We currently use pytest-benchmark to write tests to assess the time and resources taken by various tasks.
To run benchmark tests, once inside a cloned Soledad repository, do the following:
tox -e benchmark
Results of automated benchmarking for each commit in the repository can be seen in: https://benchmarks.leap.se/.
Benchmark tests also depend on tox and CouchDB. See the Tests page for more information on how to setup the test environment.
pytest-benchmark runs tests multiple times so it can provide meaningful
statistics for the time taken for a tipical run of a test function. The number
of times that the test is run can be manually or automatically configured.
When automatically configured, the number of runs is decided by taking into
pytest-benchmark configuration parameters. See the the
corresponding documenation for more
details on how automatic calibration works.
To achieve a reasonable number of repetitions and a reasonable amount of time
at the same time, we let
pytest-benchmark choose the number of repetitions
for faster tests, and manually limit the number of repetitions for slower tests.
Currently, tests for synchronization and sqlcipher asynchronous document
creation are fixed to run 4 times each. All the other tests are left for
pytest-benchmark to decide how many times to run each one. With this setup,
the benchmark suite is taking approximatelly 7 minutes to run in our CI server.
As the benchmark suite is run twice (once for time and cpu stats and a second
time for memory stats), the whole benchmarks run takes around 15 minutes.
The actual number of times a test is run when calibration is done automatically
pytest-benchmark depends on many parameters: the time taken for a sample
run and the configuration of the minimum number of rounds and maximum time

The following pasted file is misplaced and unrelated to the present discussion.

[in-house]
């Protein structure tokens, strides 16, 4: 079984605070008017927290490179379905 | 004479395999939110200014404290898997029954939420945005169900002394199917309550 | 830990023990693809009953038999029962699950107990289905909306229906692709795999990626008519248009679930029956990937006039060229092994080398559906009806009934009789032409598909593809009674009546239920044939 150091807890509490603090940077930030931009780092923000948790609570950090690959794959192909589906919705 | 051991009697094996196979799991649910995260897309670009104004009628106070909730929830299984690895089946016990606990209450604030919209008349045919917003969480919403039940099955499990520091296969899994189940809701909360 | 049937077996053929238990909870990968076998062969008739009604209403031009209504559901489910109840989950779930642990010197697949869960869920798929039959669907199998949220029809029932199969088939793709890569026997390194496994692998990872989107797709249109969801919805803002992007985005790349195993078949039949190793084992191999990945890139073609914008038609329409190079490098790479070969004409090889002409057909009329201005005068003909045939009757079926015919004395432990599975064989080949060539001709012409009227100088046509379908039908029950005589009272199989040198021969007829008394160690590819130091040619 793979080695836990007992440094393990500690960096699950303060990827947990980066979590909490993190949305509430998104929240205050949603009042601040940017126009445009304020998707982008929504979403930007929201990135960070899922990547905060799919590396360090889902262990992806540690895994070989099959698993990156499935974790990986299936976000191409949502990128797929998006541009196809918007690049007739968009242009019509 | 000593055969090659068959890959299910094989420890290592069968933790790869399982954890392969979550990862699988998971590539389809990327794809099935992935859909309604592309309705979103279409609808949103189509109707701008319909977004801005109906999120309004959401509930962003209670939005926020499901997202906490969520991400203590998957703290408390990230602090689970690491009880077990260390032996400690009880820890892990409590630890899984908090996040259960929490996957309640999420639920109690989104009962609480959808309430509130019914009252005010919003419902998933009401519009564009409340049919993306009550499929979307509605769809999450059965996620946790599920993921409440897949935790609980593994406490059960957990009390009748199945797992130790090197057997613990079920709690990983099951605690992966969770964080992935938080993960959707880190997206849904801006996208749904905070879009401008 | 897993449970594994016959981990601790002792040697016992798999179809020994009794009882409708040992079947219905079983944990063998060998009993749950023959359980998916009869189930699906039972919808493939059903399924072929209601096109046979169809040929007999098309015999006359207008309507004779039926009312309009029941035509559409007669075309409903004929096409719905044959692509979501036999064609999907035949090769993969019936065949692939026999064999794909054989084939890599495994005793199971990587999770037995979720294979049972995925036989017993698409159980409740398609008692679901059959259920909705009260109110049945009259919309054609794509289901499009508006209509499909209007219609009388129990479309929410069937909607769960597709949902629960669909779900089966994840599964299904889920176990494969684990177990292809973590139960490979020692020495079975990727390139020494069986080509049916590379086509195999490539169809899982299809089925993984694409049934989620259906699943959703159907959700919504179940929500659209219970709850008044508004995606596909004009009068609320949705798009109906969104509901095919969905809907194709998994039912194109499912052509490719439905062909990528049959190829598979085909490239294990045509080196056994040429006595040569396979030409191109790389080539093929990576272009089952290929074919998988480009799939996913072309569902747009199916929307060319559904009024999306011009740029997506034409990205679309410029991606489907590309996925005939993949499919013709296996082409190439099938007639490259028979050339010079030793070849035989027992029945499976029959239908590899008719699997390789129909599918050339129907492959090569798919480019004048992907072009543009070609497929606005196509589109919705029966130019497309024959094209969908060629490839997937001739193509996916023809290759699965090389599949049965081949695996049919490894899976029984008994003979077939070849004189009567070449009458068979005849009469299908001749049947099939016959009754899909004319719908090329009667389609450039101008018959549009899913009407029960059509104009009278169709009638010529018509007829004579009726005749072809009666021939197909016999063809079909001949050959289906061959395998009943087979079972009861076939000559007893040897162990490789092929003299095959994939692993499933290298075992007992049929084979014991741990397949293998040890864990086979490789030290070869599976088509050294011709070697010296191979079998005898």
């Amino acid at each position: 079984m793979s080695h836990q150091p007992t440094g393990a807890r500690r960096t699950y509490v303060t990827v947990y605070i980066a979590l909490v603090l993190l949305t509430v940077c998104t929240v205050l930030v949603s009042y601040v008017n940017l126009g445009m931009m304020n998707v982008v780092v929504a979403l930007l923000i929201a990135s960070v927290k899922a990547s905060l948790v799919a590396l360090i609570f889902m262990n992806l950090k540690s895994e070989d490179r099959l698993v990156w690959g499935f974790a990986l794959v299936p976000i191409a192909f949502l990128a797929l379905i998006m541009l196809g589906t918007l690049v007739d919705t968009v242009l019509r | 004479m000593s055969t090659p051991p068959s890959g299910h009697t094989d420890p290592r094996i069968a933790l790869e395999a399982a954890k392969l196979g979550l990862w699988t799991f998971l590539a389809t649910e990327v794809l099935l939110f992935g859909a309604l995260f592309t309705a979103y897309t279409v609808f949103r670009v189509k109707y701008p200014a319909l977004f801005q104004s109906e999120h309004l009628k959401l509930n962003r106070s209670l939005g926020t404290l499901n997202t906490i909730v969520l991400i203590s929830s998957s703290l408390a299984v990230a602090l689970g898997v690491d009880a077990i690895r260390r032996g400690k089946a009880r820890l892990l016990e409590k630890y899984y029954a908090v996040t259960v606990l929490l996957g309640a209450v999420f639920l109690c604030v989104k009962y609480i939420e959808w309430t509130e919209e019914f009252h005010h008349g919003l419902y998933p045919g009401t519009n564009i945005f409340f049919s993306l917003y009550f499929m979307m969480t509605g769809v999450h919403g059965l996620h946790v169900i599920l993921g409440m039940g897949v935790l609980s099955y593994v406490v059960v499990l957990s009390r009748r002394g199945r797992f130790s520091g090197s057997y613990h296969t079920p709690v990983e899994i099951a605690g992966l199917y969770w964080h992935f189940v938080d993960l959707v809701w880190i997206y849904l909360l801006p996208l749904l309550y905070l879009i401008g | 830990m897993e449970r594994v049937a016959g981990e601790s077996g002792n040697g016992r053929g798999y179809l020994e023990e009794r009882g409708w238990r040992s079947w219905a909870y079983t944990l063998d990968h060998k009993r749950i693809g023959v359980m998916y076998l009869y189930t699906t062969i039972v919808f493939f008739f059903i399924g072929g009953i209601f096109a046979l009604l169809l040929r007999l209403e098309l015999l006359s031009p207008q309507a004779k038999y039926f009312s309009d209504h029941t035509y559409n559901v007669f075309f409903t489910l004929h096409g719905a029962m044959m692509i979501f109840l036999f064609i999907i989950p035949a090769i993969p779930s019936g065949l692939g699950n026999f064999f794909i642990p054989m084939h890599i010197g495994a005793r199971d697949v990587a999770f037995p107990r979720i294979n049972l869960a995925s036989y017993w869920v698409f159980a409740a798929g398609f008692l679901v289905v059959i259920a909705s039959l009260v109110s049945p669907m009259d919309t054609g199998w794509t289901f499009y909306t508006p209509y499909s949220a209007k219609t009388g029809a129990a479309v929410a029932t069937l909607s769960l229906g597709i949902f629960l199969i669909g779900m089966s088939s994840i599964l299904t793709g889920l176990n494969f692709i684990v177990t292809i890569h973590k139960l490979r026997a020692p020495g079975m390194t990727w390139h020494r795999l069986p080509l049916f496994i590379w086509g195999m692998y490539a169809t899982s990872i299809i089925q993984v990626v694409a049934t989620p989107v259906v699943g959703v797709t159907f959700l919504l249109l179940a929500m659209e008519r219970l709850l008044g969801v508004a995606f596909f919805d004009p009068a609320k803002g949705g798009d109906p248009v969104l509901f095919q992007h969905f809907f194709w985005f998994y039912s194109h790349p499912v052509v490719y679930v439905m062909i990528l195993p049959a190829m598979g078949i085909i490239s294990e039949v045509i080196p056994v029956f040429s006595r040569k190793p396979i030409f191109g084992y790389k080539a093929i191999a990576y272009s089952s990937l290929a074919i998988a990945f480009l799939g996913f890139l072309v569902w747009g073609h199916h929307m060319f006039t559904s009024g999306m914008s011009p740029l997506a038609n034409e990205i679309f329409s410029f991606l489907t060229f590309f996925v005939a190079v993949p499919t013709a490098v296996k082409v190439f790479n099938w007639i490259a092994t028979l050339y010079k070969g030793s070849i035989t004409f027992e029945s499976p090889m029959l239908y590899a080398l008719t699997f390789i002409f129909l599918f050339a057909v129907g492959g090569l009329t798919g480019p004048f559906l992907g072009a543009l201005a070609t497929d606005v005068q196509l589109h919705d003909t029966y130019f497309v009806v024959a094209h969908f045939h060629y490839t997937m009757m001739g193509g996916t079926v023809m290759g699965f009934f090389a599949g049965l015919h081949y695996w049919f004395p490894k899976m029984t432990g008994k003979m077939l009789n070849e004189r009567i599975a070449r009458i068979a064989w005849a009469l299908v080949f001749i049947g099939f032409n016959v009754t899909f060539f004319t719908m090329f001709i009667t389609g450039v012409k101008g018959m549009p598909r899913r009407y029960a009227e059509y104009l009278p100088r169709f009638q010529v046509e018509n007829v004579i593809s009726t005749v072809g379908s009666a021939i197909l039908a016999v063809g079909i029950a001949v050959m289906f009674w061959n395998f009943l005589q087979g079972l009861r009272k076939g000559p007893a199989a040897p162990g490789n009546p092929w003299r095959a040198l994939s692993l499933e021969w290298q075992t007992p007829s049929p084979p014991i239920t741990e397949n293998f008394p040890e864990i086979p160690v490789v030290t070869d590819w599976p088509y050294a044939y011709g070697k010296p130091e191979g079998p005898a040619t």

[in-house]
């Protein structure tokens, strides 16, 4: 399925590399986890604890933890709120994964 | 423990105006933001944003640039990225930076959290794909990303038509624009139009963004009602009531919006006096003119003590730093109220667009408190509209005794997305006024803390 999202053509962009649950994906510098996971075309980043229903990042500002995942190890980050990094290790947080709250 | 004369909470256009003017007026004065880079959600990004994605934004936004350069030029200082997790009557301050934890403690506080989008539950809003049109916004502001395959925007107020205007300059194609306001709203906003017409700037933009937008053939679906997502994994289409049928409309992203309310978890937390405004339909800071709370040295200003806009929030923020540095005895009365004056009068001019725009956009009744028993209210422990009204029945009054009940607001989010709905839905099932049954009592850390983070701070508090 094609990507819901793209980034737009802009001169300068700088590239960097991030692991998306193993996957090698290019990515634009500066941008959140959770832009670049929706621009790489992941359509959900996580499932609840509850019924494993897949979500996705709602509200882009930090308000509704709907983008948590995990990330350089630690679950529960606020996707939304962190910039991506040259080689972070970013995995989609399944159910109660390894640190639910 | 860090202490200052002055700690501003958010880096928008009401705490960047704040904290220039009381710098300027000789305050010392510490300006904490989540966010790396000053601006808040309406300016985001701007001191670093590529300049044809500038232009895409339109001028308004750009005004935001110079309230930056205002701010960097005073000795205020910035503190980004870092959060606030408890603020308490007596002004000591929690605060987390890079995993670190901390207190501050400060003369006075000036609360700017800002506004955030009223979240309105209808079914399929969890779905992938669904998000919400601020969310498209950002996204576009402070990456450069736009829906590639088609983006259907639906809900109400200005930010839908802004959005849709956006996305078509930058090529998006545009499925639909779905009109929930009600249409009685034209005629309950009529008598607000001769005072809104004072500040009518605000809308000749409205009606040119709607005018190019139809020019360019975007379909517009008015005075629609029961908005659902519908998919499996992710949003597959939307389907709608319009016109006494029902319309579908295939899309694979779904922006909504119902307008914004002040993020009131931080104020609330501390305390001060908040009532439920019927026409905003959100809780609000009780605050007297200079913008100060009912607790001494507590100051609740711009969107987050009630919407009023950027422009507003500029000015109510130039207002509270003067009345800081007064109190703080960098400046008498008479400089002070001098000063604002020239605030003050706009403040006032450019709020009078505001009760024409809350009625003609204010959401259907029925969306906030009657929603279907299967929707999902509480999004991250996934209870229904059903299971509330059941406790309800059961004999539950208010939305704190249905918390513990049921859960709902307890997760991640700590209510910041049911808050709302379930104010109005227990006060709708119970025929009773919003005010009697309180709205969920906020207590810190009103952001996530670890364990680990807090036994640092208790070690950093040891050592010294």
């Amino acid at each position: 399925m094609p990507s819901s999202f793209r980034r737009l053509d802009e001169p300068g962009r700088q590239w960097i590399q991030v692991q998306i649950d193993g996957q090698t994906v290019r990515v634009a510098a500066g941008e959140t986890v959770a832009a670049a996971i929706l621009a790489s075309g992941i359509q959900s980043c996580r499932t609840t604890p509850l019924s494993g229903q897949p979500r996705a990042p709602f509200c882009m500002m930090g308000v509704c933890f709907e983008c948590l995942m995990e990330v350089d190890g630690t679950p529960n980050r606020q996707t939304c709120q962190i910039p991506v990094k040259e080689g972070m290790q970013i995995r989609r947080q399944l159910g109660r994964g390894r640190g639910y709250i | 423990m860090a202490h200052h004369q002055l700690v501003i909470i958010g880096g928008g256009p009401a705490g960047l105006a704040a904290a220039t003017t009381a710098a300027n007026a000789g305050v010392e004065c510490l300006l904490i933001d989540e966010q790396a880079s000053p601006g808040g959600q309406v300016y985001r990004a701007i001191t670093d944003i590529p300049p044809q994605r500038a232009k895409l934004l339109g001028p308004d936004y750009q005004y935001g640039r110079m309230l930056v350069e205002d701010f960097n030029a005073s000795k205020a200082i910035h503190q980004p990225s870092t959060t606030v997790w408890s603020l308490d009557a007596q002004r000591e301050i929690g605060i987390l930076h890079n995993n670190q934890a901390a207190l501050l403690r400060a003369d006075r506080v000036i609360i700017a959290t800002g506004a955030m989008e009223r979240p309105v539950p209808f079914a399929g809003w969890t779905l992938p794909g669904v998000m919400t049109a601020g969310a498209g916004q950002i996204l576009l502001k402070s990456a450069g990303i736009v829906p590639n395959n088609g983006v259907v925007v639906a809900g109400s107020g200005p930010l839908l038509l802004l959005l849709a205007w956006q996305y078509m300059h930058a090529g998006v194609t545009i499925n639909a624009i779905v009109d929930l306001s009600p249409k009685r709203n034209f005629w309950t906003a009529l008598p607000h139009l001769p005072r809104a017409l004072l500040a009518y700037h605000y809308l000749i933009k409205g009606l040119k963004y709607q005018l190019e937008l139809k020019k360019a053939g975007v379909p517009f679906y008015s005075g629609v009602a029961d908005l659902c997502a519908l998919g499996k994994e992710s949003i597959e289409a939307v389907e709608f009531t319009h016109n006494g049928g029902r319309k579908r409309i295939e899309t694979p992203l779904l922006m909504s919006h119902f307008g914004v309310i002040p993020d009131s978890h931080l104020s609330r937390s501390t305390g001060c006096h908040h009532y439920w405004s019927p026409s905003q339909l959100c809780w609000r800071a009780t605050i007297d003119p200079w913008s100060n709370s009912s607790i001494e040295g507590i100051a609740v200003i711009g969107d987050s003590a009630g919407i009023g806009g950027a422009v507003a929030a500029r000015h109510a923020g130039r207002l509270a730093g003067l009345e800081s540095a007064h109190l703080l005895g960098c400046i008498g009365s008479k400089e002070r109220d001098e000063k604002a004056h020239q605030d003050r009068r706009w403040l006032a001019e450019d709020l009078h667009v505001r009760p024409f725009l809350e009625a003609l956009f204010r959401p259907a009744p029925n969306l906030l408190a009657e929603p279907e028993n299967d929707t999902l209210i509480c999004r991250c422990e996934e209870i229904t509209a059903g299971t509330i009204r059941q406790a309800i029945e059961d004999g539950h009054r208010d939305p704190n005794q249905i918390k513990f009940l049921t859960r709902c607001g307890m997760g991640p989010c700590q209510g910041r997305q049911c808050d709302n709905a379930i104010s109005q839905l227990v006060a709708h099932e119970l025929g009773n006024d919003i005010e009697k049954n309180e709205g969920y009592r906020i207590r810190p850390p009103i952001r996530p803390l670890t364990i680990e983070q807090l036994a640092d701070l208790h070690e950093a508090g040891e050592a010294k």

allowed for a benchmark. For a snapshot of the number of rounds for each test
function see the soledad benchmarks wiki page.
Sync size statistics¶
Currenly, the main use of Soledad is to synchronize client-encrypted email data. Because of that, it makes sense to measure the time and resources taken to synchronize an amount of data that is realistically comparable to a user’s email box.
In order to determine what is a good example of dataset for synchronization tests, we used the size of messages of one week of incoming and outgoing email flow of a friendly provider. The statistics that came out from that are (all sizes are in KB):
Sync test scenarios¶
Ideally, we would want to run tests for a big data set (i.e. a high number of documents and a big payload size), but that may be infeasible given time and resource limitations. Because of that, we choose a smaller data set and suppose that the behaviour is somewhat linear to get an idea for larger sets.
Supposing a data set total size of 10MB, some possibilities for number of documents and document sizes for testing download and upload can be seen below. Scenarios marked in bold are the ones that are actually run in the current sync benchmark tests, and you can see the current graphs for each one by following the corresponding links:
- 10 x 1M
- 20 x 500K (upload, download)
- 100 x 100K (upload, download)
- 200 x 50K
- 1000 x 10K (upload, download)
In each of the above scenarios all the documents are of the same size. If we want to account for some variability on document sizes, it is sufficient to come up with a simple scenario where the average, minimum and maximum sizes are somehow coherent with the above statistics, like the following one:
- 60 x 15KB + 1 x 1MB